But, no, let’s talk about how we’re going to keep out foreigners. The confines of this space make impossible a cogent analysis of immigration policy. More interesting is wondering at the alarming speed with which our popular press ignites the immigration flame when it senses a potential drift to the centre. The desire it has to blur the distinction between legal and illegal immigration. The faded image of British perfection that it dusts off and recrops to persuade people that things really were better and could be still, if only . . .

I can’t help feeling how ironic it is that my parents and the journalistic elite that they delighted in my once being a part of are bonded by the same sentiment. Fear. It drove them to cloak themselves in a Britishness they craved, and it drives my former colleagues to demonise the outsider once again. Every time we reach a pivotal moment – war, financial collapse, political turmoil, leadership vacuums, our relationship with the world – tabloids fall back on an island mentality. Aware that our problems are almost impossible to solve in the short term, they instead look for a quick fix to sate a desire to protect and enhance the status quo.

Isn’t that status quo really what newspapers crave above all else? That “hopey-changey” thing (as Sarah Palin so wonderfully rebuked Barack Obama) is anathema to their internal cultures and external world views. It’s more fulfilling to chase a few easy wins, with politicians falling over each other to keep up, in order to hold “that lot” at bay to protect “our own kind”.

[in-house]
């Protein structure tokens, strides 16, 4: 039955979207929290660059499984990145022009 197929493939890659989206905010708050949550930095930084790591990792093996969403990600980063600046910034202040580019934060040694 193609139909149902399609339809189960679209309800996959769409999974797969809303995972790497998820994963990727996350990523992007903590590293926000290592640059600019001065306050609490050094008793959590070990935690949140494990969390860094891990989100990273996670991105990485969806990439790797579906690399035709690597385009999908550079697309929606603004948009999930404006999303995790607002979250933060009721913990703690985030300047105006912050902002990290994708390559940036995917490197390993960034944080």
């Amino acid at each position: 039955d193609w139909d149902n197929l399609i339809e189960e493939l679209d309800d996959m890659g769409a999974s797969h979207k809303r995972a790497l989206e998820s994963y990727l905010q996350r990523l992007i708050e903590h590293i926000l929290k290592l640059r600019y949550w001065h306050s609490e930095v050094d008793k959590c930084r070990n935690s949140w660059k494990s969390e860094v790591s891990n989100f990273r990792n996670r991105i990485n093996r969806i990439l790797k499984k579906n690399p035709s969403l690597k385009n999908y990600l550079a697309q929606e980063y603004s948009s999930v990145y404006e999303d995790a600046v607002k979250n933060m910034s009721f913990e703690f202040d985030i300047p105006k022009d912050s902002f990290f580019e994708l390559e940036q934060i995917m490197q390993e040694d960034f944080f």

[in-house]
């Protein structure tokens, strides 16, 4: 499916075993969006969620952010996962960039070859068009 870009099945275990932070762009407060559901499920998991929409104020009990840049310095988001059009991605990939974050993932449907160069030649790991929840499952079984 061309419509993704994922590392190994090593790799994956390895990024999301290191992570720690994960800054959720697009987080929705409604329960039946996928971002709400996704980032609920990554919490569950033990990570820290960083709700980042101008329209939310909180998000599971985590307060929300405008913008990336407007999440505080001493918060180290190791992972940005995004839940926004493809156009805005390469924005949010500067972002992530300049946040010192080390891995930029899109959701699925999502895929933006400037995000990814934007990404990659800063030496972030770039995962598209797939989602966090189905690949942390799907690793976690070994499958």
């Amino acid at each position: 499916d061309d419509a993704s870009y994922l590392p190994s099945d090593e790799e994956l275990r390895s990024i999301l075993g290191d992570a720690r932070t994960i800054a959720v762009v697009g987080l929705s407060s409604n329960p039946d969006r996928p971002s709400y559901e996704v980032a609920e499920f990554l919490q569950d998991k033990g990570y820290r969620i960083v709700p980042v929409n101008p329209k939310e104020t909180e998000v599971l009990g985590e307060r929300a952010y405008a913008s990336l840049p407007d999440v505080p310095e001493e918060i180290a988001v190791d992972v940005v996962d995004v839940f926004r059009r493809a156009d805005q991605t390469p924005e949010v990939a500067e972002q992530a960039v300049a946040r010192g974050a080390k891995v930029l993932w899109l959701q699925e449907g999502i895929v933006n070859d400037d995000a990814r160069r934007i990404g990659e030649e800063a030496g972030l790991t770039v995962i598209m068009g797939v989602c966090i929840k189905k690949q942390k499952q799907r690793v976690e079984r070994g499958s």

When the Mail on Sunday trumpeted Liz Truss’s vow to send even more people to Rwanda and other nations thankful for planeloads of cash, if not actual humans, its splash headline (“I’d send more migrants to Africa”) reminded some of the infamous “Hurrah for the Blackshirts!”. That was when a former Rothermere encouraged his editor to laud the progress of the immigrant hating Adolf Hitler. “Utterly repulsive” was the Twitter cry. And utterly predictable.

I don’t think it’s about racism, although I have worked with cast-iron racist journalists whose glee at immigrant-bashing turned my stomach. Rishi Sunak, Priti Patel, Suella Braverman and other second generation immigrants’ flirtation with a small but influential group of right-wingers is not racism. Pandering to hardline views and ramping up hostility is, instead, callous opportunism. A trait they share with journalists, some apparently united in trying to restore a national culture and identity that in their eyes is perpetually being weakened.